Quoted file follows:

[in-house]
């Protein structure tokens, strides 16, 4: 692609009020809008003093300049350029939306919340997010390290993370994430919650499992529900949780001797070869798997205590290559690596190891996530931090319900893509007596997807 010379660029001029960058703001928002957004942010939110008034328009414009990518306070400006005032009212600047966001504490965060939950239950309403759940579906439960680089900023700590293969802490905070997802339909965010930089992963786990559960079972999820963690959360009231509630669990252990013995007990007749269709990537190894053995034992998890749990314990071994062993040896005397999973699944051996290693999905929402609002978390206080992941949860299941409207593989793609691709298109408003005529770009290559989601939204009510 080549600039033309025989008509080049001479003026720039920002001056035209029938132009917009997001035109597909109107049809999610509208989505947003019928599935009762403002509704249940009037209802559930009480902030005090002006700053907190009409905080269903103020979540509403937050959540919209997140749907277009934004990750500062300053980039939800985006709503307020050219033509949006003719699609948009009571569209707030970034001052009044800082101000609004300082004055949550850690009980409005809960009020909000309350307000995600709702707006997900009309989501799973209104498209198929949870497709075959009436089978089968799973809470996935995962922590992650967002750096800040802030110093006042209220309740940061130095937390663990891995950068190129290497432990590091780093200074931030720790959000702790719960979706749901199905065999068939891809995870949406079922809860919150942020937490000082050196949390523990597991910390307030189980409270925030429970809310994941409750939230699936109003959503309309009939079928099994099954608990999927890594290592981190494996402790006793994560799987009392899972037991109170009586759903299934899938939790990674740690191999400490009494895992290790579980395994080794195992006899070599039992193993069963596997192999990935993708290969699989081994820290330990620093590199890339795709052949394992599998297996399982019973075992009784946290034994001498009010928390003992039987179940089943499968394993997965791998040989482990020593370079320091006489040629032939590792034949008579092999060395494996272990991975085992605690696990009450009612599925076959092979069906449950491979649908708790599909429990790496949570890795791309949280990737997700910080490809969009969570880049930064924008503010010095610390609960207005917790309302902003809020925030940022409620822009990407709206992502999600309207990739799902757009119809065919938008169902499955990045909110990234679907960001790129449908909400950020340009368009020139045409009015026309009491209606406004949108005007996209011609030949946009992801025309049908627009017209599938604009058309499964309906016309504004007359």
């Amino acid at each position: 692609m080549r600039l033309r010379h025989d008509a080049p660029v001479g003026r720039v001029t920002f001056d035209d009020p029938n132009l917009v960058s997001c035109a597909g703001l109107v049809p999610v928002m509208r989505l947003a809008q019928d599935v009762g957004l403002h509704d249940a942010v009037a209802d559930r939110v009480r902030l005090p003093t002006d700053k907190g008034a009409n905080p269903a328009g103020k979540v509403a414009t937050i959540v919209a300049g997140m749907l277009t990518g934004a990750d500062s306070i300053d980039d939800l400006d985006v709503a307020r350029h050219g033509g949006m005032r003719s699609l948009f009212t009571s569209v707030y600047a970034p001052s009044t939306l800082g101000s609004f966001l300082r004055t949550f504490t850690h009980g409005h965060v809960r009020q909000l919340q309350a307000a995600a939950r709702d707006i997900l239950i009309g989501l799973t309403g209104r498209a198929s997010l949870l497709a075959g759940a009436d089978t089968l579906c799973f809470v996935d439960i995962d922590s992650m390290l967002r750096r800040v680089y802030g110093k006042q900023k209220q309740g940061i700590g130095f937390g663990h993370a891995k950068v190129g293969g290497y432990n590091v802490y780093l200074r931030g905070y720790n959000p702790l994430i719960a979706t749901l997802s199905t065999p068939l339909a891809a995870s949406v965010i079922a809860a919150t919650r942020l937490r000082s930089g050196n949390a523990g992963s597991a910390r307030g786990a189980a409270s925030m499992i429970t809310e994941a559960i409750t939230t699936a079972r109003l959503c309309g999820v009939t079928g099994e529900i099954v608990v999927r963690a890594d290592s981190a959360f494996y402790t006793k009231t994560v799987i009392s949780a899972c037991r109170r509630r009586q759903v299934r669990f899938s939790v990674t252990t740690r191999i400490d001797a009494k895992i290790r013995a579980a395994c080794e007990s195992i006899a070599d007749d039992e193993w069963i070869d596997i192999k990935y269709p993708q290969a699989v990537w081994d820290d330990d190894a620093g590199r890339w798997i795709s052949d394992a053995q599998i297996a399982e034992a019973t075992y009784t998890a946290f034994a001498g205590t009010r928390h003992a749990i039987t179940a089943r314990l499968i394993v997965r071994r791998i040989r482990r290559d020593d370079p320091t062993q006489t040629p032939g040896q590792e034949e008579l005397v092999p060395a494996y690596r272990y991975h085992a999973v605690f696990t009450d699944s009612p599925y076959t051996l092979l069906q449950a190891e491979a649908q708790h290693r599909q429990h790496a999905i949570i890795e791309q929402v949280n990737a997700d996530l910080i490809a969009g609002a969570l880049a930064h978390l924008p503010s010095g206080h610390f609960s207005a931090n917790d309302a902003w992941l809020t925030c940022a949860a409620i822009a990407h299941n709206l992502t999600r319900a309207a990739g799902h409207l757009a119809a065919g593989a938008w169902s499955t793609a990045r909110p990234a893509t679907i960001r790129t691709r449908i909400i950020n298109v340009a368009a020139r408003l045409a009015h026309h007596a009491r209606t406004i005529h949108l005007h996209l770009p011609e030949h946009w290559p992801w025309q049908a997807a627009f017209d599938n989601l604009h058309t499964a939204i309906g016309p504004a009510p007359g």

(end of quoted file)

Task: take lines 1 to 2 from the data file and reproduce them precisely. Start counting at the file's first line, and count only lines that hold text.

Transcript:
[in-house]
């Protein structure tokens, strides 16, 4: 692609009020809008003093300049350029939306919340997010390290993370994430919650499992529900949780001797070869798997205590290559690596190891996530931090319900893509007596997807 010379660029001029960058703001928002957004942010939110008034328009414009990518306070400006005032009212600047966001504490965060939950239950309403759940579906439960680089900023700590293969802490905070997802339909965010930089992963786990559960079972999820963690959360009231509630669990252990013995007990007749269709990537190894053995034992998890749990314990071994062993040896005397999973699944051996290693999905929402609002978390206080992941949860299941409207593989793609691709298109408003005529770009290559989601939204009510 080549600039033309025989008509080049001479003026720039920002001056035209029938132009917009997001035109597909109107049809999610509208989505947003019928599935009762403002509704249940009037209802559930009480902030005090002006700053907190009409905080269903103020979540509403937050959540919209997140749907277009934004990750500062300053980039939800985006709503307020050219033509949006003719699609948009009571569209707030970034001052009044800082101000609004300082004055949550850690009980409005809960009020909000309350307000995600709702707006997900009309989501799973209104498209198929949870497709075959009436089978089968799973809470996935995962922590992650967002750096800040802030110093006042209220309740940061130095937390663990891995950068190129290497432990590091780093200074931030720790959000702790719960979706749901199905065999068939891809995870949406079922809860919150942020937490000082050196949390523990597991910390307030189980409270925030429970809310994941409750939230699936109003959503309309009939079928099994099954608990999927890594290592981190494996402790006793994560799987009392899972037991109170009586759903299934899938939790990674740690191999400490009494895992290790579980395994080794195992006899070599039992193993069963596997192999990935993708290969699989081994820290330990620093590199890339795709052949394992599998297996399982019973075992009784946290034994001498009010928390003992039987179940089943499968394993997965791998040989482990020593370079320091006489040629032939590792034949008579092999060395494996272990991975085992605690696990009450009612599925076959092979069906449950491979649908708790599909429990790496949570890795791309949280990737997700910080490809969009969570880049930064924008503010010095610390609960207005917790309302902003809020925030940022409620822009990407709206992502999600309207990739799902757009119809065919938008169902499955990045909110990234679907960001790129449908909400950020340009368009020139045409009015026309009491209606406004949108005007996209011609030949946009992801025309049908627009017209599938604009058309499964309906016309504004007359």